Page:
Also, okay, it’s a little tricky how Suriya is using all of this to get Samantha. He breaks her scooter just so he can spend more time with her, spills ink on her new sari so she will wear the one his mother picked out, and finally tells her that if she is in love with him, she will start seeing him everywhere, and then uses the time pause feature to make that happen. But there is a fine line that makes it okay for me.
Firstly, the script gives some clues that even without the unfair advantage of his magic watch, he still would have won over Samantha. Not because she is reacting to his advances, although there is that too, but because he isn’t just using the watch to woo her. She comes to his watch repair place to get the watch her grandfather gave her fixed. And while he is fixing it, he overhears a phone call where she apologizes for forgetting her grandfather’s birthday. So he goes ahead and not only fixes her watch, but ads a day and time feature to it. That’s so sweet! That’s the kind of thoughtful thing that would make a lady fall in love with him even without any magic powers.
Even the things he does with the watch powers are more sweet and thoughtful than tricky. He ruins her sari not because he wants a chance to see her naked or anything gross like that, but because he wants to give her the sari his mother just bought for her “daughter-in-law”, and to have an excuse to introduce her to his mother. Later, he freezes time while they are on the bike together not to have longer with her arms around him, but so he can put on the bindi she forgot and drape flowers in her hair. He just wants to use his powers, whether they are his real powers of watch fixing or his magic powers of time changing, to be considerate and make her life better.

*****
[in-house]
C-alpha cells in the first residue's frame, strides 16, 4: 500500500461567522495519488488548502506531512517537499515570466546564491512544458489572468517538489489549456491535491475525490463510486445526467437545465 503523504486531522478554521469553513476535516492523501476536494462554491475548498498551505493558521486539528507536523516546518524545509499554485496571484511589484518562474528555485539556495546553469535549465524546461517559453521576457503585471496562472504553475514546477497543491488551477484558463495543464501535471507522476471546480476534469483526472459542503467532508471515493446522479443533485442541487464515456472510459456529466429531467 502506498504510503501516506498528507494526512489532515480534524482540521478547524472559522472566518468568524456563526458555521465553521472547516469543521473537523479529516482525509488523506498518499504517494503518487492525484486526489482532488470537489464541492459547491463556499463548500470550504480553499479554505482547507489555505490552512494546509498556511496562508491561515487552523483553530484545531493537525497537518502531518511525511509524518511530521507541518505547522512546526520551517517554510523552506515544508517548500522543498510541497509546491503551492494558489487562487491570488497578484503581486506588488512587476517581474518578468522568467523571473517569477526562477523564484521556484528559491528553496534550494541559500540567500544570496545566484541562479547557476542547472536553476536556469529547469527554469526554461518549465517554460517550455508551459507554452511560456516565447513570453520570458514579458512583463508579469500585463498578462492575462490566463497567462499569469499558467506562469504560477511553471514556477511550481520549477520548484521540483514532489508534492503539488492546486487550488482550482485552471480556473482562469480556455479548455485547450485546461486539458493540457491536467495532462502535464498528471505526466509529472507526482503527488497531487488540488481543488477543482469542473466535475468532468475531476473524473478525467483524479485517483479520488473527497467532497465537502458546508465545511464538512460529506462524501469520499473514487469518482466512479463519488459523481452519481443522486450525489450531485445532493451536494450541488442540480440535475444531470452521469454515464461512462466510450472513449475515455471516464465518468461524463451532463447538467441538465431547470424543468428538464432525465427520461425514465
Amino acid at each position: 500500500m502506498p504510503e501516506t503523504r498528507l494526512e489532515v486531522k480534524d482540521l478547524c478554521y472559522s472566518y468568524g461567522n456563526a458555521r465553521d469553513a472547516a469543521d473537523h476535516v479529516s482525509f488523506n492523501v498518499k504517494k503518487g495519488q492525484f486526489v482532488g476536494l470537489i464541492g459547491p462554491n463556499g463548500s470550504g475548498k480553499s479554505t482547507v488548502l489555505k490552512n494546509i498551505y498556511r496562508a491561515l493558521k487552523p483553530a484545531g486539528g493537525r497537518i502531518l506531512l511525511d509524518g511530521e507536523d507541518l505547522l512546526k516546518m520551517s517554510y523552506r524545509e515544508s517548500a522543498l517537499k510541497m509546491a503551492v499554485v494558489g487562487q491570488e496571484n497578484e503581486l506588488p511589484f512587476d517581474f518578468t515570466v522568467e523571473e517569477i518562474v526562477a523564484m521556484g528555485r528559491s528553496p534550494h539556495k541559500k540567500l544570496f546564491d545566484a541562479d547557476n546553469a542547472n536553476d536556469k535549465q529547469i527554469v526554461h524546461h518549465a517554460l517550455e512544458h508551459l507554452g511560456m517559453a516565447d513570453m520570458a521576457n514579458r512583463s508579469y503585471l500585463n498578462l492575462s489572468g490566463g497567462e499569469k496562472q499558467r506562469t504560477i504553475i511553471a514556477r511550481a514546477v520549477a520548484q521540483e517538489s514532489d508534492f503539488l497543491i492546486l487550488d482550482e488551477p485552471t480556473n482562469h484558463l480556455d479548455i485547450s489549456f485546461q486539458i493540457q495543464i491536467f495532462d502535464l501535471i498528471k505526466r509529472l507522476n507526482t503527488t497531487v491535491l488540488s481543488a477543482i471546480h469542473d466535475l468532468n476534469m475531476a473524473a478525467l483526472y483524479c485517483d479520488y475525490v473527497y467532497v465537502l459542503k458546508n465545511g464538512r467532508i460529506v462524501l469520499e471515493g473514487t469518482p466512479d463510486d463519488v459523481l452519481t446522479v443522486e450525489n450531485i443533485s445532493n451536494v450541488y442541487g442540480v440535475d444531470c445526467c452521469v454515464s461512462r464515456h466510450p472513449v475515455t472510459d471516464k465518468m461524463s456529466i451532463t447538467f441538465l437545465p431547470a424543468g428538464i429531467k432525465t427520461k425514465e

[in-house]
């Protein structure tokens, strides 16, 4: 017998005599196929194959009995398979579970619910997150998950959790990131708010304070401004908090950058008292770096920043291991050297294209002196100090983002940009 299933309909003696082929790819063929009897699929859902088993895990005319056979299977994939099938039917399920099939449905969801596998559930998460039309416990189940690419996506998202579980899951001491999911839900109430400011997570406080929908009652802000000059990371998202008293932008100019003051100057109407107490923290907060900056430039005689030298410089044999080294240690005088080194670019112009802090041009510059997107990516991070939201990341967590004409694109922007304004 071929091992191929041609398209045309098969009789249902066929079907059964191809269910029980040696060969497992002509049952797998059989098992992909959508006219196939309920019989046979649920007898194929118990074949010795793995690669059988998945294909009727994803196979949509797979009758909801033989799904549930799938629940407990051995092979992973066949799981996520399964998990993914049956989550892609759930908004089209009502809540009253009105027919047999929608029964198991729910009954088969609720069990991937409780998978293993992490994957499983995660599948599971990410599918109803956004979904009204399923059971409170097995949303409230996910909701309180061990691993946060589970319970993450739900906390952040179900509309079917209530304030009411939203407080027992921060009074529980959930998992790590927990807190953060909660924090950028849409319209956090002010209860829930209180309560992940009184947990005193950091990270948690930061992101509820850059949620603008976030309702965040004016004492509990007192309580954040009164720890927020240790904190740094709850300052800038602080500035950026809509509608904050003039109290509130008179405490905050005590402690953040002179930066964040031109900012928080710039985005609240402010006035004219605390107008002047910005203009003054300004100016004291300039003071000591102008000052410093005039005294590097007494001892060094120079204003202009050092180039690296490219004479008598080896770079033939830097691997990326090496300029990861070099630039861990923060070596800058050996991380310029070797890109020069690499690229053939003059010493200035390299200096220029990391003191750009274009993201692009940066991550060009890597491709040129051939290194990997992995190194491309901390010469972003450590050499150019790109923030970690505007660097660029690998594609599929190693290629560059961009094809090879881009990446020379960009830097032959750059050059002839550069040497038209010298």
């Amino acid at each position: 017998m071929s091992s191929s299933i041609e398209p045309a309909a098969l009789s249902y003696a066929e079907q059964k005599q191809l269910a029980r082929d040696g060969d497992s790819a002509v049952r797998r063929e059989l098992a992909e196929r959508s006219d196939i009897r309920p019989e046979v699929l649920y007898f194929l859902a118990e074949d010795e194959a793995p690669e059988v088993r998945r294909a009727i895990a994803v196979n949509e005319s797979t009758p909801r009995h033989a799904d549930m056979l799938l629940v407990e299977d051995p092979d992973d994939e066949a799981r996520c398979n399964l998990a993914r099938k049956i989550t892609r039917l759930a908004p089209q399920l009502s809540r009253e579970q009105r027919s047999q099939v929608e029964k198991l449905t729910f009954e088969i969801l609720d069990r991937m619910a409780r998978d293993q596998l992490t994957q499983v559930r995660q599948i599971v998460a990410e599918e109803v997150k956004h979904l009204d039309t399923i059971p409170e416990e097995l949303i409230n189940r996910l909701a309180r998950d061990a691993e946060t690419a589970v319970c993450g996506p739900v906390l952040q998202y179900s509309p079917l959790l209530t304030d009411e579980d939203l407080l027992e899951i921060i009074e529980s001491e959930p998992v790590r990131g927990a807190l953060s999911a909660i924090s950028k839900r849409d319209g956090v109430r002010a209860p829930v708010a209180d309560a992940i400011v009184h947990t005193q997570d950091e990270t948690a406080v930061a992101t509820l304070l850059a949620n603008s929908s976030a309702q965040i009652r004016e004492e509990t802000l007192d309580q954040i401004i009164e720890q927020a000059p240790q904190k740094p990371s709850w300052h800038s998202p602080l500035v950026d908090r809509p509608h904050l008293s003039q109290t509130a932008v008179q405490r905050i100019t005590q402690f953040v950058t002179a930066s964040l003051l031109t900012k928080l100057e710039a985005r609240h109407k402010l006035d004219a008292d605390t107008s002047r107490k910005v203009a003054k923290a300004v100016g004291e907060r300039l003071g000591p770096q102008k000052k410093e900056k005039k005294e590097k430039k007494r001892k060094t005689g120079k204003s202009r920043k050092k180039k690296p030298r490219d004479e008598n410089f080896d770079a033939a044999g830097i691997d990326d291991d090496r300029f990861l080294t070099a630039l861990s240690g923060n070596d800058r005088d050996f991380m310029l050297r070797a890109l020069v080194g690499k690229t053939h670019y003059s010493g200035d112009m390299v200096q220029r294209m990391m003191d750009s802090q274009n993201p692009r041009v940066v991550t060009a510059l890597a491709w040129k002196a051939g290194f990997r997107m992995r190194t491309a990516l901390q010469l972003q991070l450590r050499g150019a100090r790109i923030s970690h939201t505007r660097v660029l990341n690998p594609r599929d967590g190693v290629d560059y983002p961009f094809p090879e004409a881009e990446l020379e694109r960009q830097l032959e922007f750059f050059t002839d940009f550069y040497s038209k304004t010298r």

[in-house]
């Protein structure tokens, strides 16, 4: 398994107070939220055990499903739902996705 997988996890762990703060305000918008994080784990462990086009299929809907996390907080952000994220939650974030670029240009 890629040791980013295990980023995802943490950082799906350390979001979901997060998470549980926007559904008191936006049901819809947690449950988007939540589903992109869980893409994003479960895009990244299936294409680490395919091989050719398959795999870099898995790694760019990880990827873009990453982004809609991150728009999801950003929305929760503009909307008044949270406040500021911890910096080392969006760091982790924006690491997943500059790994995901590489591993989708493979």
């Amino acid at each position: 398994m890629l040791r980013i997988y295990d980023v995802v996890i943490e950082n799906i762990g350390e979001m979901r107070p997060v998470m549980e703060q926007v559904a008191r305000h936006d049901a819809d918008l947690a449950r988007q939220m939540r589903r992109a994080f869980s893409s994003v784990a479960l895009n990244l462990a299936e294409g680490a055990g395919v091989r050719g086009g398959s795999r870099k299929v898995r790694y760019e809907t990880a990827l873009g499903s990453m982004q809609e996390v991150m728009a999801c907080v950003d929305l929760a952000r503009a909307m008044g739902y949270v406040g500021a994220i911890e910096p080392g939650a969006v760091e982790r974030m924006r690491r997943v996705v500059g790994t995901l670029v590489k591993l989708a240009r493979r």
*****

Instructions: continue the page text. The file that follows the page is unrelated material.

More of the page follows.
Okay, there’s also the tricking her part of it. That bothered me slightly, but then it was all fixed in the end because she figured it out. Not necessarily everything about how he did it, but that he was tricking her, and using double talk to make her think she was in love and pursuing him instead of the other way around. And her reaction was to hit him, and then laugh and admit she was in love any way. Which means all that trickery was just him being naughty and didn’t really change anything. Again, they would have been in love anyway.
As is usual in these films, the love story goes on for a bit, and then the hero learns something important and suddenly forgets about the heroine for like an hour, until she pops up again. But what is a little unusual is that it isn’t a big action scene or revenge or anything like that which makes him forget her. It’s that another relationship needs his attention, a relationship which had prior claim to him and which needs him more.
Maybe my favorite part of this film is how they handle the relationship between Saranya and Suriya. It could so easily have been just comedy, or too sappy and magical. But instead they found the perfect line between the two. She is his mother entirely, not just a funny placeholder for his “real” parents, or some angelic too perfect mother. She yells at him to fix the fuse box and worries about getting him married off. But she also walked out of her family home for him and sacrificed everything for the bond she felt immediately with this baby. And the film doesn’t throw that away, there is a wonderful moment when Suriya says that he feels the need to learn about his other parents, but she will still always be his mother.
Oh, and it also ties everything together in a really clever way. Our introduction to Samantha was her saying good bye at the village train station to her whole family, all of whom are mute. Only the station manager explains they aren’t really mute, they have just just taken a vow as a family not to speak between 6am and 6pm every Friday, as atonement for speaking too rashly years earlier and banishing a much-missed family member. Seemingly unrelated, Suriya later tells Samantha that she has the same name as his mother.
Only now that Suriya has learned his mother was thrown out of her family home when she showed up on their doorstep with a baby, he insists on bringing her back to reunite with her family, and it’s Samantha’s family! Saranya was the relative they banished who they have been missing all these years, and Samantha was named in her honor!